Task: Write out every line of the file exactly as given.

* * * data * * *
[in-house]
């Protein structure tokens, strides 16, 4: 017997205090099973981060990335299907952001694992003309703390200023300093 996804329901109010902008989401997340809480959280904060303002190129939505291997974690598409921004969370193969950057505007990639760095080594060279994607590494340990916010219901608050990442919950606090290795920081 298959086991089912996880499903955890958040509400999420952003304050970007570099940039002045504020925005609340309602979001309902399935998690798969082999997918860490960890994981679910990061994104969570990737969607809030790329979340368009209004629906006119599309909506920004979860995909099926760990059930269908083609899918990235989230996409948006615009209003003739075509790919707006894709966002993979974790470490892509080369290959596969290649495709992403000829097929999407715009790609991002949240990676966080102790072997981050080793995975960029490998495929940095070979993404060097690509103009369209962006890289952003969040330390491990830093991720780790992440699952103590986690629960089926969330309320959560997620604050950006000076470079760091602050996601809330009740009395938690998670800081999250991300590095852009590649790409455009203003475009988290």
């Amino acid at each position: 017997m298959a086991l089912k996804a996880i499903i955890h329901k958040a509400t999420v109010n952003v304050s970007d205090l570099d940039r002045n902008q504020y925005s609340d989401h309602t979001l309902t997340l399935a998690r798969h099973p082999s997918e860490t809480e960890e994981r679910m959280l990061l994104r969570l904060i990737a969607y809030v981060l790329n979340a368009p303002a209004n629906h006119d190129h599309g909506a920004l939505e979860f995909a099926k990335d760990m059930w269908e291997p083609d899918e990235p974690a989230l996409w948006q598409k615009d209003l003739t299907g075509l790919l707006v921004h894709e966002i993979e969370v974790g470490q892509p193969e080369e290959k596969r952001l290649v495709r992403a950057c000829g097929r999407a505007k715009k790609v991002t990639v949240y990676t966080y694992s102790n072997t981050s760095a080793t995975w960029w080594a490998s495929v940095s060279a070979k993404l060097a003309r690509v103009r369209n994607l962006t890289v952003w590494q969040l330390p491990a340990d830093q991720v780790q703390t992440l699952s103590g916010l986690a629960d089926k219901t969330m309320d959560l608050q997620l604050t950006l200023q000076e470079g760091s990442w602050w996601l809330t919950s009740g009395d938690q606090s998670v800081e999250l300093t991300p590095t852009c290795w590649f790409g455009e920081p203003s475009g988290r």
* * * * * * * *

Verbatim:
[in-house]
């Protein structure tokens, strides 16, 4: 017997205090099973981060990335299907952001694992003309703390200023300093 996804329901109010902008989401997340809480959280904060303002190129939505291997974690598409921004969370193969950057505007990639760095080594060279994607590494340990916010219901608050990442919950606090290795920081 298959086991089912996880499903955890958040509400999420952003304050970007570099940039002045504020925005609340309602979001309902399935998690798969082999997918860490960890994981679910990061994104969570990737969607809030790329979340368009209004629906006119599309909506920004979860995909099926760990059930269908083609899918990235989230996409948006615009209003003739075509790919707006894709966002993979974790470490892509080369290959596969290649495709992403000829097929999407715009790609991002949240990676966080102790072997981050080793995975960029490998495929940095070979993404060097690509103009369209962006890289952003969040330390491990830093991720780790992440699952103590986690629960089926969330309320959560997620604050950006000076470079760091602050996601809330009740009395938690998670800081999250991300590095852009590649790409455009203003475009988290």
């Amino acid at each position: 017997m298959a086991l089912k996804a996880i499903i955890h329901k958040a509400t999420v109010n952003v304050s970007d205090l570099d940039r002045n902008q504020y925005s609340d989401h309602t979001l309902t997340l399935a998690r798969h099973p082999s997918e860490t809480e960890e994981r679910m959280l990061l994104r969570l904060i990737a969607y809030v981060l790329n979340a368009p303002a209004n629906h006119d190129h599309g909506a920004l939505e979860f995909a099926k990335d760990m059930w269908e291997p083609d899918e990235p974690a989230l996409w948006q598409k615009d209003l003739t299907g075509l790919l707006v921004h894709e966002i993979e969370v974790g470490q892509p193969e080369e290959k596969r952001l290649v495709r992403a950057c000829g097929r999407a505007k715009k790609v991002t990639v949240y990676t966080y694992s102790n072997t981050s760095a080793t995975w960029w080594a490998s495929v940095s060279a070979k993404l060097a003309r690509v103009r369209n994607l962006t890289v952003w590494q969040l330390p491990a340990d830093q991720v780790q703390t992440l699952s103590g916010l986690a629960d089926k219901t969330m309320d959560l608050q997620l604050t950006l200023q000076e470079g760091s990442w602050w996601l809330t919950s009740g009395d938690q606090s998670v800081e999250l300093t991300p590095t852009c290795w590649f790409g455009e920081p203003s475009g988290r």